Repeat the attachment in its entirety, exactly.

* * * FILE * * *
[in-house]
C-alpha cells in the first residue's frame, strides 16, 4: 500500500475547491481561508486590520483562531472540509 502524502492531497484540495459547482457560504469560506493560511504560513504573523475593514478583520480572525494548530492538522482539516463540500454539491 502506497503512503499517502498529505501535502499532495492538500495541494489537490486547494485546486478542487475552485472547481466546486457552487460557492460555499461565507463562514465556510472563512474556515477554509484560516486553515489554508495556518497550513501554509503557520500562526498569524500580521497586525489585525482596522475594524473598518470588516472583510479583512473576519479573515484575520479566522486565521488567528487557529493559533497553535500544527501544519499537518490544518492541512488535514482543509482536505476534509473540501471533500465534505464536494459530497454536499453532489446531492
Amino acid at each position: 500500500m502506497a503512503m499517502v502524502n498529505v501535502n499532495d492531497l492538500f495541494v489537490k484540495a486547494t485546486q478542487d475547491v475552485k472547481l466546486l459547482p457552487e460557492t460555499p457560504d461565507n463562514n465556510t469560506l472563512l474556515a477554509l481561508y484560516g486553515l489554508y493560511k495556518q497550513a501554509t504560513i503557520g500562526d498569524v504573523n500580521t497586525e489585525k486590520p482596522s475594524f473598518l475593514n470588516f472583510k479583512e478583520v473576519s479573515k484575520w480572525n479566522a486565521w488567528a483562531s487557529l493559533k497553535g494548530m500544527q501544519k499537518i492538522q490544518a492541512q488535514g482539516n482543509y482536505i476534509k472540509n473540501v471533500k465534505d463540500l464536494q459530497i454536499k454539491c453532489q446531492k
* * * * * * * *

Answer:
[in-house]
C-alpha cells in the first residue's frame, strides 16, 4: 500500500475547491481561508486590520483562531472540509 502524502492531497484540495459547482457560504469560506493560511504560513504573523475593514478583520480572525494548530492538522482539516463540500454539491 502506497503512503499517502498529505501535502499532495492538500495541494489537490486547494485546486478542487475552485472547481466546486457552487460557492460555499461565507463562514465556510472563512474556515477554509484560516486553515489554508495556518497550513501554509503557520500562526498569524500580521497586525489585525482596522475594524473598518470588516472583510479583512473576519479573515484575520479566522486565521488567528487557529493559533497553535500544527501544519499537518490544518492541512488535514482543509482536505476534509473540501471533500465534505464536494459530497454536499453532489446531492
Amino acid at each position: 500500500m502506497a503512503m499517502v502524502n498529505v501535502n499532495d492531497l492538500f495541494v489537490k484540495a486547494t485546486q478542487d475547491v475552485k472547481l466546486l459547482p457552487e460557492t460555499p457560504d461565507n463562514n465556510t469560506l472563512l474556515a477554509l481561508y484560516g486553515l489554508y493560511k495556518q497550513a501554509t504560513i503557520g500562526d498569524v504573523n500580521t497586525e489585525k486590520p482596522s475594524f473598518l475593514n470588516f472583510k479583512e478583520v473576519s479573515k484575520w480572525n479566522a486565521w488567528a483562531s487557529l493559533k497553535g494548530m500544527q501544519k499537518i492538522q490544518a492541512q488535514g482539516n482543509y482536505i476534509k472540509n473540501v471533500k465534505d463540500l464536494q459530497i454536499k454539491c453532489q446531492k